Read John 14:12-14
In the mid-19th century, comprehensive trademark laws began to emerge internationally. The concept behind trademarks laws is to protect names, labels and icons from being used by multiple people, organizations or companies. The originator of a label, name or icon desires to protect the trademark from misuse and misrepresentation. The trademarks are intended for individuals to easily associate the person to the company, organization, product or service in their mind when it is seen. Understandably, if the trademark is used by someone else, confusion may occur at the very least or harm of the entity’s image may be the greatest damage. Attaching one’s trademark to something communicates ownership or, at a minimum, endorsement.
The passage from John’s gospel account speaks of attaching Jesus’s name to a prayer or request. Jesus is in a conversation with the twelve about his leaving but returning later to take them with him. Thomas is confused about knowing where Jesus is going so they can follow. Then when Jesus states he is the way, the truth and the life, along with providing access to the Father, Philip asks to see the Father. Jesus tells them if they have seen him, they have seen the Father. This leads to the three verses we have just read.
Often these statements, and similar ones, by Jesus have caused people to conclude that anything we ask will occur if we attach the phrase, “in Jesus’s name.” When young children are taught to pray, they are taught to end each prayer with “in Jesus’s name. Amen.” This practice is directly related to conversations as we find in this John passage. Unfortunately, the perception that this is some magic incantation to make all desires come true exists in many minds. Cynics point out how often this does not work. Believers can become disillusioned when it appears to fail.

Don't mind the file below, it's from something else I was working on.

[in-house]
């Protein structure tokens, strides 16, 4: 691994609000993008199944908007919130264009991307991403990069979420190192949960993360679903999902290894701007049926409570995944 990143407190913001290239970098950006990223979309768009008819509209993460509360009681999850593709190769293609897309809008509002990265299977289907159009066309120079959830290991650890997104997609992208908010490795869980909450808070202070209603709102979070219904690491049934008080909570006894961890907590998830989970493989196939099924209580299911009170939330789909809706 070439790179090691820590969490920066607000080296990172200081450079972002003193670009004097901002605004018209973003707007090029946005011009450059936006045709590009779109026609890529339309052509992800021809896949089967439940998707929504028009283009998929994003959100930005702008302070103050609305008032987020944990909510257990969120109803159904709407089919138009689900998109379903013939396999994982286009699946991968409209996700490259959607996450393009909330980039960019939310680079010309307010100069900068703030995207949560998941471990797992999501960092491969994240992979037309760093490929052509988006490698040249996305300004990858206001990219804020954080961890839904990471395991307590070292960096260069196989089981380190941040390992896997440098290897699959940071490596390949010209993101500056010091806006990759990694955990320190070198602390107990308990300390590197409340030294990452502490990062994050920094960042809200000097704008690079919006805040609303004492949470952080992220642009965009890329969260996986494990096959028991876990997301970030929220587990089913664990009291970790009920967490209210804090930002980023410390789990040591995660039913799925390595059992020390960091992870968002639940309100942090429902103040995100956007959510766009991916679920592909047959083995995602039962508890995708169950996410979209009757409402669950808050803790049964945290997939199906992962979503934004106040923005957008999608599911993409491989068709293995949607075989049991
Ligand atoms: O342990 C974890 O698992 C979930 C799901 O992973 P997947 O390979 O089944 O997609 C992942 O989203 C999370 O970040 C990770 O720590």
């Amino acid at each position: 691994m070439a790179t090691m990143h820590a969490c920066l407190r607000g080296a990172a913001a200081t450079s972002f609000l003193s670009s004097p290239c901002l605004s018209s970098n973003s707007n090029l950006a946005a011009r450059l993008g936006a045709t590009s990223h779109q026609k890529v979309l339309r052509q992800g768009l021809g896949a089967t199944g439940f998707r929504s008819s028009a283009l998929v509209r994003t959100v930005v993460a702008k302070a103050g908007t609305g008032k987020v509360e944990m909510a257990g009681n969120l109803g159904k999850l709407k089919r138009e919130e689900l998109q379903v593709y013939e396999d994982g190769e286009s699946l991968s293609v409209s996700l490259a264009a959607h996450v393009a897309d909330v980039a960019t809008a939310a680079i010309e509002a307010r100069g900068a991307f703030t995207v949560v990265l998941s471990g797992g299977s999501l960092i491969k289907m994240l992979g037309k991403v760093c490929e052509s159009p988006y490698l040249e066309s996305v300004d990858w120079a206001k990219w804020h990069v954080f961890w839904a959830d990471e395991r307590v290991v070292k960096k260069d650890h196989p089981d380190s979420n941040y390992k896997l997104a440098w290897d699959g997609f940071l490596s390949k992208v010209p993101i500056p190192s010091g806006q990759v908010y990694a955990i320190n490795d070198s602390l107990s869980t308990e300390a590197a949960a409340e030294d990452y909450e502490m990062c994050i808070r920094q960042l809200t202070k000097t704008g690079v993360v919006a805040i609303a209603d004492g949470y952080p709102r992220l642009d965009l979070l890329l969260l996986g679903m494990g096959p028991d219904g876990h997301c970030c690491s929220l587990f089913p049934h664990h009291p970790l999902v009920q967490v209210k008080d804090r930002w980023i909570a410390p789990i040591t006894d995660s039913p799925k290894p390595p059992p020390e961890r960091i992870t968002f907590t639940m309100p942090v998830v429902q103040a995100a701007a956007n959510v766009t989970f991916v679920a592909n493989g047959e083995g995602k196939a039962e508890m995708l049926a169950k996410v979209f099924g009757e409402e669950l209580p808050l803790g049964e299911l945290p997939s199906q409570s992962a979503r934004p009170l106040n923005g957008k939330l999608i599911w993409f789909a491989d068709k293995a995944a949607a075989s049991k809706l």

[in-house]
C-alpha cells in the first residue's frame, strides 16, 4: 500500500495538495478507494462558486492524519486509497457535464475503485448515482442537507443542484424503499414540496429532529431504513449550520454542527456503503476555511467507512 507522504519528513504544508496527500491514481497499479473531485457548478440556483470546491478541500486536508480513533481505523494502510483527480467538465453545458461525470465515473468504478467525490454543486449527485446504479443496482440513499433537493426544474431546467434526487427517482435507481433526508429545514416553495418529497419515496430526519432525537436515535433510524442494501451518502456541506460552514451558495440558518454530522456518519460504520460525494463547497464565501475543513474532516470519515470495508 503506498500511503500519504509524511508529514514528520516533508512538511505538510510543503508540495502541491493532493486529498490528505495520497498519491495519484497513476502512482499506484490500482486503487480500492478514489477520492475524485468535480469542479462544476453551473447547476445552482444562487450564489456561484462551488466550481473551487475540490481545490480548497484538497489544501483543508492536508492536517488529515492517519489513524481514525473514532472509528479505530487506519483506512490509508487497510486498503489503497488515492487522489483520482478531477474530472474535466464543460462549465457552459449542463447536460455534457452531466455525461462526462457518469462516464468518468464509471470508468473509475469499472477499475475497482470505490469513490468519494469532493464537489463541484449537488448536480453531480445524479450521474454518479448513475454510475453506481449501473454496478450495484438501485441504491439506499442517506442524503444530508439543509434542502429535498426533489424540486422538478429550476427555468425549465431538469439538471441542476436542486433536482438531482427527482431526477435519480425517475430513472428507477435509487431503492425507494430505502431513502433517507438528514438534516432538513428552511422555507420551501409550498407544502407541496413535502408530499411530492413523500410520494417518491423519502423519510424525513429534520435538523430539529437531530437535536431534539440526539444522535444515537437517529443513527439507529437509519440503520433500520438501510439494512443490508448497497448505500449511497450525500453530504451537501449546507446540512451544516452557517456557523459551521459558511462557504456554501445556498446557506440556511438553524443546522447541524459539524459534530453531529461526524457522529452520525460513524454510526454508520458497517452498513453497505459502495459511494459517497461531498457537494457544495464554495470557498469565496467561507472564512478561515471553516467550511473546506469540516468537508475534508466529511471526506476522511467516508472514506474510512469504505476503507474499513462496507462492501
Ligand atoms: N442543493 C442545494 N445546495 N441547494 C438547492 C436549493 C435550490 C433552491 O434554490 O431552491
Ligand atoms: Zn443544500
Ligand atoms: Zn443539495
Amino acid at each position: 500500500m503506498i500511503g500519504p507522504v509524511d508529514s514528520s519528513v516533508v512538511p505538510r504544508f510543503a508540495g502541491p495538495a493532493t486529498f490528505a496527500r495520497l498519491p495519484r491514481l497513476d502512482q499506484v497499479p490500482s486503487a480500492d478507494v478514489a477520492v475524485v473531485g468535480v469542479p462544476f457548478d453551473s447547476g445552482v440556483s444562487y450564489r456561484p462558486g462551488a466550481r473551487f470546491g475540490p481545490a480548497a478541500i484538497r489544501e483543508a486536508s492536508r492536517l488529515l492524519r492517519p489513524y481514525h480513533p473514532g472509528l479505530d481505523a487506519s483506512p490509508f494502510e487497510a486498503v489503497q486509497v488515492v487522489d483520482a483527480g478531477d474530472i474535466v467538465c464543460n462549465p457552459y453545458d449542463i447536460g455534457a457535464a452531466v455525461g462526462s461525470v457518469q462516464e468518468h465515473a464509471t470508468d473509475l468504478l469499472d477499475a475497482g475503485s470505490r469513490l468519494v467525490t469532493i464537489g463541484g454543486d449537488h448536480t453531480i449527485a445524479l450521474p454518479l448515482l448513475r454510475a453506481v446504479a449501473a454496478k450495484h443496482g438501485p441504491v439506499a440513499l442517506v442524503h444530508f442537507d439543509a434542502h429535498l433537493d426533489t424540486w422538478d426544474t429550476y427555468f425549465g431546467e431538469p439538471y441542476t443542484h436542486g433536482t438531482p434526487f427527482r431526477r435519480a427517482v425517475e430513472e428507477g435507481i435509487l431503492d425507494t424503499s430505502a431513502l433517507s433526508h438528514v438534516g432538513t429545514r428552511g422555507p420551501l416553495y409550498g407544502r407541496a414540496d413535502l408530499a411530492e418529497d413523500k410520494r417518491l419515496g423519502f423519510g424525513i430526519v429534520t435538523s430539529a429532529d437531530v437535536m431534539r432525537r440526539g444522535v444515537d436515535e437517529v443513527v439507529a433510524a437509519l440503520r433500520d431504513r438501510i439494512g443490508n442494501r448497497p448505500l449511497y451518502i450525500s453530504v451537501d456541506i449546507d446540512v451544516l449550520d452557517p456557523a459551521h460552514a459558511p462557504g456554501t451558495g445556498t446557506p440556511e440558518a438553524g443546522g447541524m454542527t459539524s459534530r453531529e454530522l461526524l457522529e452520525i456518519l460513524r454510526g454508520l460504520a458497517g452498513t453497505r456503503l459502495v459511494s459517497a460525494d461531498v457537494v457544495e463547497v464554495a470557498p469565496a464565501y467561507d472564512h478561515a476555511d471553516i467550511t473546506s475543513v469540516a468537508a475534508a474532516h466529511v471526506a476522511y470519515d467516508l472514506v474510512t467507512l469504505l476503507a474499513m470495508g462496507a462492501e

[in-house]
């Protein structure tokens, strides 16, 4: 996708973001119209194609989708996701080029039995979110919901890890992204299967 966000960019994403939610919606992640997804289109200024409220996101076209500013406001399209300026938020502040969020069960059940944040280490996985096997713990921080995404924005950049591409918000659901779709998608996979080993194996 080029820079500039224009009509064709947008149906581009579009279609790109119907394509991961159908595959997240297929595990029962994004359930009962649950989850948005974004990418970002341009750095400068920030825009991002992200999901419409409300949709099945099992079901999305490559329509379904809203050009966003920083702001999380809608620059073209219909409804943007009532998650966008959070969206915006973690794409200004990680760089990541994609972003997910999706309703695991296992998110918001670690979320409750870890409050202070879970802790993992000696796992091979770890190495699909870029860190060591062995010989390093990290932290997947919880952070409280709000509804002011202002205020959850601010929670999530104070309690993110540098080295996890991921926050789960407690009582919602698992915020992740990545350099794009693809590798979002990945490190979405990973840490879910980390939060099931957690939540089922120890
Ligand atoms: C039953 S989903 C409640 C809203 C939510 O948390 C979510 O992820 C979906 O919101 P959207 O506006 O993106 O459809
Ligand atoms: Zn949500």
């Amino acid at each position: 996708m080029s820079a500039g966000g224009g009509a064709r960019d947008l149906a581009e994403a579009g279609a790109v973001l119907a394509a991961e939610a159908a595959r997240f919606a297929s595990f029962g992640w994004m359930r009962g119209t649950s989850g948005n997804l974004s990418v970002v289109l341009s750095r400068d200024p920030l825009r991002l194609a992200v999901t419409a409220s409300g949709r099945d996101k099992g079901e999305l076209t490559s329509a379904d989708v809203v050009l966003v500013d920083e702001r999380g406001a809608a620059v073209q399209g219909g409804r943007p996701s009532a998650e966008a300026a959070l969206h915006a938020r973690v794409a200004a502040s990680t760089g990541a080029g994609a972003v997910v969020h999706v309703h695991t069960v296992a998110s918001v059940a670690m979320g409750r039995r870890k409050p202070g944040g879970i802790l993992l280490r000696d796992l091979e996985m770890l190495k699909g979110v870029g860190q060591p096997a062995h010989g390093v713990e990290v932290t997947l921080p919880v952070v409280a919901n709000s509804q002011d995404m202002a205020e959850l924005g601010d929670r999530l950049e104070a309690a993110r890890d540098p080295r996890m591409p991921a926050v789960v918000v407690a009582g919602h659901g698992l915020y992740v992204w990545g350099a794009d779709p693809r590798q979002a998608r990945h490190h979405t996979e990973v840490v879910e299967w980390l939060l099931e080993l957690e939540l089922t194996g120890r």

There are many reasons why a prayer request appears to go unfulfilled. The issue may be that God knows the request will not benefit the petitioner in the long run. Maybe the requestcould bring a negative impact on the well-being of another. Or the problem with the fulfillment could be the motivation behind the request. The timing of the request may not be right and it may be fulfilled later or throughout a period of time. Truly, only God understands why some requests are not granted immediately after they are made.
A valuable measuring stick in regard to requests a person might make of the Lord is to ask what it means to attach Jesus’s name to the request. Is what I am asking for in alignment with how Jesus lived his life? Does this request fit in the teachings Jesus shared? Are my intentions behind the request in agreement with the love and service heart Jesus demonstrated? Would Jesus be proud to have his name connected to this request? These questions will help a person determine if the request should be made. The answers may also provide some insight into why some requests are not fulfilled.
4 Show me your ways, Lord,
teach me your paths.
5 Guide me in your truth and teach me,
for you are God my Savior,
and my hope is in you all day long.
6 Remember, Lord, your great mercy and love,
for they are from of old.
7 Do not remember the sins of my youth
and my rebellious ways;
according to your love remember me,
for you, Lord, are good.
8 Good and upright is the Lord;Psalm 25:4-11
therefore he instructs sinners in his ways.
9 He guides the humble in what is right
and teaches them his way.
10 All the ways of the Lord are loving and faithful
toward those who keep the demands of his covenant.
11 For the sake of your name, Lord,
forgive my iniquity, though it is great.